This article reconstructs the life of Gabriel, a Beta Israel child enslaved in mid-sixteenth-century Ethiopia. After two scarcely documented decades in the Arab world, Gabriel reached Western India, where he repeatedly tried to improve his lot through conversion and relocation, until he came to the attention of the Goa Inquisition as a relapsed Muslim, in 1595. This Afro-Indian story of mobility, persecution, and resistance offers rare vistas into the workings of the early modern western Indian Ocean World (IOW): enslavement in the Horn of Africa, slave trading in the Arab world, Habshi life on both sides of the Indo-Portuguese frontier, and religious persecution in Portuguese India. Introducing and analyzing what appears to be the earliest autobiographical text by an enslaved Ethiopian, the article discusses the relevance of Gabriel’s multiple identities at different junctures of his mobile existence and explores the tension between agency and structure within his life history.

Matteo Salvadore, “Encounters between Ethiopia and Europe, 1400–1660”, Oxford Research Encyclopedia of African History, New York: Oxford University Press, 2018

By the early 1400s, diplomatic representatives and pilgrims from the Christian Kingdom of Ethiopia had traveled to the Italian peninsula for political and religious reasons. In doing so, they inaugurated an era of Ethiopian–European relations that unfolded for more than 200 years: Ethiopians reached multiple locales across Latin Europe to forge political alliances, acquire technology, and pursue religious knowledge. They drew the attention of European observers, especially those with an interest in the overseas. Secular and religious personalities, but also average merchants, began their quests for the Ethiopian highlands, lured by the tales of their visitors who were believed with growing certainty to be subjects of the mythical Prester John, the imaginary Christian sovereign believed to rule the Indies. Their journeys enabled cultural exchanges, technological transfer, and the forging of one of the first Euro-African political alliances, that between the kingdoms of Ethiopia and Portugal.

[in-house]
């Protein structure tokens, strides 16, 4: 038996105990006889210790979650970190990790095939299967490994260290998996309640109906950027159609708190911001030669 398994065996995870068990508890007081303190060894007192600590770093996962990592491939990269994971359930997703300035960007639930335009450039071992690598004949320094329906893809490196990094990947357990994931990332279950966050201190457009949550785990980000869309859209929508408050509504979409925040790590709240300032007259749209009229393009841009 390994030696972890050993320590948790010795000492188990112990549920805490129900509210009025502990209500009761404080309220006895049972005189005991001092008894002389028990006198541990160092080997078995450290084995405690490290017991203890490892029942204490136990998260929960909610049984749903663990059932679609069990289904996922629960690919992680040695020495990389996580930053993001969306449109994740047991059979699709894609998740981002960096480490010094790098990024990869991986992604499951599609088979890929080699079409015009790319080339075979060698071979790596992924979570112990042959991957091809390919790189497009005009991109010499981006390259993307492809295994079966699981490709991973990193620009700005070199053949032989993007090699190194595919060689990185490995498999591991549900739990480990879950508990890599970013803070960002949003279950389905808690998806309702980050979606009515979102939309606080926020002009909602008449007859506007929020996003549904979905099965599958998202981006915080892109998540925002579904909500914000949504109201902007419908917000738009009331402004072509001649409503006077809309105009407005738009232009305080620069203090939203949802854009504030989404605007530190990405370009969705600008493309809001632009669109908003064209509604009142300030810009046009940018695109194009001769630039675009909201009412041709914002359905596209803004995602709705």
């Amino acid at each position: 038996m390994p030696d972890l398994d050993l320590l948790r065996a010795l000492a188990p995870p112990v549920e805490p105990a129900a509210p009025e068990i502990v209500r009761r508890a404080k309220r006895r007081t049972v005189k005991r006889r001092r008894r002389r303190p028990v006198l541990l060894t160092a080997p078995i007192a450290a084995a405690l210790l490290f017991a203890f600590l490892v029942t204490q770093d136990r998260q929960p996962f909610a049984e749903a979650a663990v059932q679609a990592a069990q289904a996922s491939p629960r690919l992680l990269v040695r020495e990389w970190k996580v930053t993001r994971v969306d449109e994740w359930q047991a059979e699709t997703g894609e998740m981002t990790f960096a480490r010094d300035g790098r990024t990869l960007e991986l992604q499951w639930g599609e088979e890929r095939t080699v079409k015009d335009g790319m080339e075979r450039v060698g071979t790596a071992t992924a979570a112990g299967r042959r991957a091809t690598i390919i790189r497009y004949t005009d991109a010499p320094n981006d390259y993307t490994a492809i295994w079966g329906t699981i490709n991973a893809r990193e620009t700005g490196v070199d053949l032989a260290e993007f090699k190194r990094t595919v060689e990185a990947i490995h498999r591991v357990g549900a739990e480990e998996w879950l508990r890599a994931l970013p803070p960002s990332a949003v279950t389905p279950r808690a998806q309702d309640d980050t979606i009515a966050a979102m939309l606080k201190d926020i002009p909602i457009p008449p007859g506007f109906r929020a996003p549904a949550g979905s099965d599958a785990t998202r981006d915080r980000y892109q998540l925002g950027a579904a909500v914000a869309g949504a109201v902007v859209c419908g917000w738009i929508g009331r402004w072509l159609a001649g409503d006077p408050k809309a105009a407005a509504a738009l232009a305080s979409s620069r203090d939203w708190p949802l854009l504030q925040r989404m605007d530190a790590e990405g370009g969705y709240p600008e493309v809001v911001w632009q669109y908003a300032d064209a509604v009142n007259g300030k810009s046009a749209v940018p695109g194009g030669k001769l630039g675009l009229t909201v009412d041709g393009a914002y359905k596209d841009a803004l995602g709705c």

In the 15th century, Ethiopian pilgrims flocked to Rome, and diplomatic representatives found hospitality in the Venetian Republic and at the Aragonese and papal courts. Concurrently with Ethiopian arrivals in Europe, European adventurers and representatives began reaching Ethiopia, eventually leading to the establishing of Portuguese–Ethiopian relations. The exchanges climaxed with a Portuguese military intervention to support the Ethiopian monarchy against the sultanate of Adal in 1541. In the decades following the conflict, Jesuit missionaries began operating in the country: after a difficult inception in the 1620s, the fathers experienced ephemeral successes, followed by a dramatic expulsion that ended early modern Ethiopian–European relations.